views proves offensive to others, or may lead to discrimination against other groups or religions. For example, some religions have particular views about the role of women, sexual orientation and disability. There may also be a clash of belief between members of different religious faiths.
Employers could find themselves walking a tightrope between avoiding claims under the regulations and maintaining harmony more generally within the workplace and with the company's customers or clients. Attempts to discipline an employee expressing controversial views in the name of religion may lead to accusations of religious discrimination under the regulations and Articles 9 and 10 of the ECHR. However, the employer could be vicariously liable if such comments amounted to harassment of other employees. There could also be a commercial impact if unchecked controversial remarks were allowed to offend staff, customers and clients.
It is unlikely that the right to manifest religious belief would extend to prejudicing another person's rights, as the exercise of all such rights must be proportionate and balanced against the competing rights of other parties; but employers wishing to avoid discrimination claims should work to minimise the risks and to handle all cases with sensitivity.
Clearly, the regulations seek to exclude discrimination on the grounds of political persuasion. An employer may be faced with a difficult balancing exercise between preserving an employee's right to freedom of speech and preventing complaints from other employees about being subject to discriminatory treatment on account of their religious beliefs. There will be occasions when an employer is required to take disciplinary action as a result of an employee's political or religious views. For example, the BNP's policies on immigration and asylum seekers are likely to be regarded as offensive by some employees. However, an employment tribunal recently held that a member of Aslef had been unfairly expelled from the union as a result of him standing for the BNP in local elections and campaigning on its behalf. This decision was based on legislation protecting union members from being expelled on the grounds of their political memberships.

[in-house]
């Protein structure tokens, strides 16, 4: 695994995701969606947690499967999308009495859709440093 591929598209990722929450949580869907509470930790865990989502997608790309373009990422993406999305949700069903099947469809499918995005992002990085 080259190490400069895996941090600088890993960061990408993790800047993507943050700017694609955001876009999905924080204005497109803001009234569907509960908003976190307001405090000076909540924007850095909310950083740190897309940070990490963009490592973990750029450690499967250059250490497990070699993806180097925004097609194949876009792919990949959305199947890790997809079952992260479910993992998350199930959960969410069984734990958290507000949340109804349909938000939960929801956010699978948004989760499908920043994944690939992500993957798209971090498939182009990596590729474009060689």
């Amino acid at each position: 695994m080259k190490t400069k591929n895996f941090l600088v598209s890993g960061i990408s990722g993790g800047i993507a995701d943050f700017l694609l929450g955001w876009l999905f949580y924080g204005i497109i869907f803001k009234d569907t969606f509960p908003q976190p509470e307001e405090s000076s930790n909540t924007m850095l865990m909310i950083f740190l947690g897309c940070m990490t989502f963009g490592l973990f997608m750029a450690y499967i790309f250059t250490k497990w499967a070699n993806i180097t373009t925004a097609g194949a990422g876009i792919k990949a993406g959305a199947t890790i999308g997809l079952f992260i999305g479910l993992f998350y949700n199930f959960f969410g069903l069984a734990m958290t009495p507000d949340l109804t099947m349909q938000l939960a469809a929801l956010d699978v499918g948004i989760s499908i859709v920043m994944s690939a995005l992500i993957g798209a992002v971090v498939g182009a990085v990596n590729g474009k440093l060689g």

It is debatable whether a similar decision would be reached in the event of the dismissal of an employee who had undertaken such activities on the BNP's behalf. The fairness of a dismissal in these circumstances is likely to depend on whether the employee undertook activities on the BNP's behalf during his or her working hours, or while obviously identifiable as an employee of the company concerned.
The difficulties raised mean that employers will face potential exposure to claims if they do not take appropriate steps to deal with religious tensions in the workplace. By adopting a policy of endorsing cultural sensitivity, employers should be able to minimise the risk of such claims succeeding. This will include promoting flexibility in dress codes, accommodating dietary requirements and flexibility for religious observance. Such a policy should provide training to employees on developing a mutual understanding and respect for other people's beliefs. Employers should make it clear that comments that offend people of other faiths will not be tolerated. Many employers who have not already taken measures in this area will look to expand their existing equal opportunities policies to include respect for employees' religious beliefs.
Given the uncertainty about the scope of the regulations, employers need to be aware of the issues and proactively promote religious tolerance in the workplace.
Richard Nicolle is a senior employment solicitor at Denton Wilde Sapte